Hamdan Gets 5.5 Years (Plus Time Served)

by matttbastard

Carol Rosenberg of The Miami Herald reports from beautiful, sunny Guantanamo Bay:

In a stunning rebuke, a six-member U.S. military jury Thursday ignored a Pentagon prosecutor’s plea for a 30 years-plus term and ordered Osama bin Laden’s driver to 66 months in prison.

With credit for time served given by the judge, that means Salim Hamdan, 40, of Yemen will be sent back to the general detainee population of Camp Delta by January, and eligible to return home.

[…]

In court, Hamdan’s longest-serving defense attorney, retired Navy Lt. Cmdr. Charlie Swift, clasped the more diminutive Yemeni in a bearhug and both men openly wept.

Afterwards, Swift vowed that lawyers would work to send Hamdan home to his wife and two daughters by January. Lawyers were prepared to go straight to federal court with a habeas corpus petition, he said, were the U.S. to seek to continue to hold the driver after the sentence were done.

”What happened — despite the system — is justice,” said Swift.

[…]

After the jury’s verdict, the judge turned to the convicted terrorist and said:

“I wish you godspeed, Mr. Hamdan. I hope the day comes when you return to your wife and your daughters and your country.”

”God willing,” the man in traditional Yemeni robe and head scarf replied in Arabic, interrupting.

The judge continued: “And I hope that you are able to be a father, and a provider, and a husband in the best sense of the word.”

Then the detainee said it again: “Inshallah.”

Allred replied in Arabic. “Inshallah.”

Touching. I’m sure the LGF set is already calling for the head of ‘Judge Dhimmi.’ But, despite the Spielberg-esque conclusion to the first U.S. military tribunal since WWII, happy endings aren’t necessarily in the script, as noted by the Washington Post:

It is unclear what will happen to Hamdan after he finishes serving his remaining time, because military prosecutors and military commissions officials have argued they have the ability to hold enemy combatants indefinitely, until the end of hostilities in the so-called war on terror.

Warren Richey of the CS Monitor quotes Linda Malone, director of the Human Rights and National Security Law Program at William and Mary Law School:

“The overriding problem is that the Bush administration has said that [Hamdan] will be held until the war on terror is over, regardless of what sentence he gets,” Professor Malone says. “It is almost Kafkaesque that regardless of what the sentence might be and whatever credit he is given [for his prior detention], they are saying they are going to hold him until the war ends – and everyone knows that is virtually limitless.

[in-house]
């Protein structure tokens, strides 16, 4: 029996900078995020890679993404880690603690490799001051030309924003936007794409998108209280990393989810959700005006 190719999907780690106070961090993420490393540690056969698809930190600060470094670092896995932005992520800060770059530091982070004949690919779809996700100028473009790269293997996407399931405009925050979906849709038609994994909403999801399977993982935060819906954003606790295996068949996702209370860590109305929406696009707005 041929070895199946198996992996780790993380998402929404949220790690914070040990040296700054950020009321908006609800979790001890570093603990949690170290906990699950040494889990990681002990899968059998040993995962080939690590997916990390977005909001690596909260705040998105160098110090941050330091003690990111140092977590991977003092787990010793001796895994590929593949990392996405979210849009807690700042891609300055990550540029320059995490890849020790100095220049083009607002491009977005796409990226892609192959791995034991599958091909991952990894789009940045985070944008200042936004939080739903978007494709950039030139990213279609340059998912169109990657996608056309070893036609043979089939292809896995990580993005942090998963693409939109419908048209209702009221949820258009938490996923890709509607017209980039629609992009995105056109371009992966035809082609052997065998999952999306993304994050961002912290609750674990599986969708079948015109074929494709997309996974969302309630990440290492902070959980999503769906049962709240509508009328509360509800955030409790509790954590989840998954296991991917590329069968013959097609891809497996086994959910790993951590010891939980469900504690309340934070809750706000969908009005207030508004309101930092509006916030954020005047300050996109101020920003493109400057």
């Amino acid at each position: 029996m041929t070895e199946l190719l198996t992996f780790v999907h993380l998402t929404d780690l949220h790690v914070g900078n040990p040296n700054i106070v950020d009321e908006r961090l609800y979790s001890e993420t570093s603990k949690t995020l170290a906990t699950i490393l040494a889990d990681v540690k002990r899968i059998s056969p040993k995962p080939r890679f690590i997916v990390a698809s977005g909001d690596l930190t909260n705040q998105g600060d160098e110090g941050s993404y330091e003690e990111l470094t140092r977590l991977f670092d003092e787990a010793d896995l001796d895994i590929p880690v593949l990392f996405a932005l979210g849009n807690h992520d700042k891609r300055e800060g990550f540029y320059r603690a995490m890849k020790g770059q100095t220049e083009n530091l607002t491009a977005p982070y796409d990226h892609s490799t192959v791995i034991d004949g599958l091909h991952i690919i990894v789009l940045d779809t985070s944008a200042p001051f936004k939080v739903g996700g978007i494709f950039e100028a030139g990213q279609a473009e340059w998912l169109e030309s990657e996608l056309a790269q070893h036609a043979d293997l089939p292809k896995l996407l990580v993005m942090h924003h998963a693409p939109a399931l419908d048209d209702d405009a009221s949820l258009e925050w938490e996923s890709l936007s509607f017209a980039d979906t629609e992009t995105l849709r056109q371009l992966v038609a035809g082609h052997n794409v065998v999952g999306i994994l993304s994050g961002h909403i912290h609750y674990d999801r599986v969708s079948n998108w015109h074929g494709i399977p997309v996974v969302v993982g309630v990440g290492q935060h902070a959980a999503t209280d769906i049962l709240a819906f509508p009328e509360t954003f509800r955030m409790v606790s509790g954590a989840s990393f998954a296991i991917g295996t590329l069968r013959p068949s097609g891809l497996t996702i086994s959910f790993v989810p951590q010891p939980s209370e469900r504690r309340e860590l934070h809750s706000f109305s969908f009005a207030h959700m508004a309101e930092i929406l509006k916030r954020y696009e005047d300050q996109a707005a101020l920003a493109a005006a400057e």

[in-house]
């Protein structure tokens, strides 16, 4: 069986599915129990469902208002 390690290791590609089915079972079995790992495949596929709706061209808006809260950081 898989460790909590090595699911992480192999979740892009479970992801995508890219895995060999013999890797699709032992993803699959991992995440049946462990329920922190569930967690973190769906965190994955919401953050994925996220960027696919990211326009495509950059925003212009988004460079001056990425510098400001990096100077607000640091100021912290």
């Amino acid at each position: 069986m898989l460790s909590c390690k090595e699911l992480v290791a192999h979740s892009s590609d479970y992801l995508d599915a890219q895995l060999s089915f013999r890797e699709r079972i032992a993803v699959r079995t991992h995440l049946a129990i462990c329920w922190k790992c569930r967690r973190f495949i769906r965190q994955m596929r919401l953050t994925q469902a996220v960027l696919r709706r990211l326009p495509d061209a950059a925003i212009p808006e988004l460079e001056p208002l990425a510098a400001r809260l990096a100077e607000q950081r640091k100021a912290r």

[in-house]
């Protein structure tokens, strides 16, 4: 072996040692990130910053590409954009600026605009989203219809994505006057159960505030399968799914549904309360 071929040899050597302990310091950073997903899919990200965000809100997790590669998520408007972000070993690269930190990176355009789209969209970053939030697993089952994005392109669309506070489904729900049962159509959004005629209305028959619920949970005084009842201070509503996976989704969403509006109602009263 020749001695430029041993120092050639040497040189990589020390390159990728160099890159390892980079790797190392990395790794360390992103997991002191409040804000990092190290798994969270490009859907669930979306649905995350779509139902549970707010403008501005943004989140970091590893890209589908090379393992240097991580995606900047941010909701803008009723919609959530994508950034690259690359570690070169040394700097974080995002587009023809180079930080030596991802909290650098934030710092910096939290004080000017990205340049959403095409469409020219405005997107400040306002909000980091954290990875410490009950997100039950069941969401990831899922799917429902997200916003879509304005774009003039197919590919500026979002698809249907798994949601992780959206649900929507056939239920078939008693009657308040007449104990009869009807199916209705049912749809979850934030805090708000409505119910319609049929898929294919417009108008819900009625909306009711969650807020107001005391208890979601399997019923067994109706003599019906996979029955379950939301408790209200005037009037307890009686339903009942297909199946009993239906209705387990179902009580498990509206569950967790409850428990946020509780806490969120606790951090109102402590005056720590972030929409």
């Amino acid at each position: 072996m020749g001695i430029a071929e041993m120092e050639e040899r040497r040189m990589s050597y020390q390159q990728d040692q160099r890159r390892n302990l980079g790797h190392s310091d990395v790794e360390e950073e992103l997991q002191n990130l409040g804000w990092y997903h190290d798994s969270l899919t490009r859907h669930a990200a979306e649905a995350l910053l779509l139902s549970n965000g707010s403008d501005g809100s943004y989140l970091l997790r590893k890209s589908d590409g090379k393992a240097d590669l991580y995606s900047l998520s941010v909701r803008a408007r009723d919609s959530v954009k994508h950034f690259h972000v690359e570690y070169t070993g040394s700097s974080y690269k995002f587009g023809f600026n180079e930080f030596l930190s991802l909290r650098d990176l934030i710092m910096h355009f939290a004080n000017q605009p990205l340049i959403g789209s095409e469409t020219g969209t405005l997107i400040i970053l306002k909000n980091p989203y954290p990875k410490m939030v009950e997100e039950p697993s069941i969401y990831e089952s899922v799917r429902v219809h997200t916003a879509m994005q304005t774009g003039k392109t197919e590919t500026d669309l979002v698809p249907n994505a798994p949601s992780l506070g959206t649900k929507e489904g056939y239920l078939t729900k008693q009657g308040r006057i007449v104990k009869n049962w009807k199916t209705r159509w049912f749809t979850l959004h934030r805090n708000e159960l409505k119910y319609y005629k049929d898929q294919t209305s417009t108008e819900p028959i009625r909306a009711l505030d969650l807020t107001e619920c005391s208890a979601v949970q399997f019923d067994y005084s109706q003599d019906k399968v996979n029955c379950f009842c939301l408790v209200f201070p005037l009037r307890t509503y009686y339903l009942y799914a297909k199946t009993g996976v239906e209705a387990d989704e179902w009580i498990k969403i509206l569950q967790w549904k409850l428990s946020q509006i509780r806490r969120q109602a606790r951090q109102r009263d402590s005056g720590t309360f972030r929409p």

I truly hope any future habeas corpus petition proves successful. But to call this outcome “justice”? With all due respect, Lt. Cmdr. Swift, that word doesn’t mean what it used to mean.

Updated: Next on the ‘worst of the worst’ list: Bin Laden’s personal stylist *cough*.

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Hamdan Guilty of ‘Material Support’, Acquitted of More Serious Conspiracy Charges

by matttbastard

Hey, it only took seven years, but justice has finally been perverted served:

Salim Hamdan was found guilty of providing material support for terrorism at a Guantanamo military commission today, but acquitted of the more serious charge of conspiracy to commit terrorist attacks and murder American soldiers. So let me get this straight: After seven years and numerous court challenges including two Supreme Court rulings, the Bush administration finally stumbled its way to its first conviction in a military commission for a crime that is routinely handled in federal courts. Is this is the best they can do?

Hamdan was Osama bin Laden’s driver, not Osama bin Laden. He never denied that he was bin Laden’s driver. It would have been an open and shut case of material support for terrorism in federal court. Hamdan could have been securely locked away years ago, but the Bush administration chose to pursue the risky path of an untested military commissions system.

Now, come on. I was under the impression Hamdan was a bloodthirsty terrorist (the worst of the worst!!1one) hell-bent on destroying the pillars of Western civilization. His conviction means the world is now a safer place, right?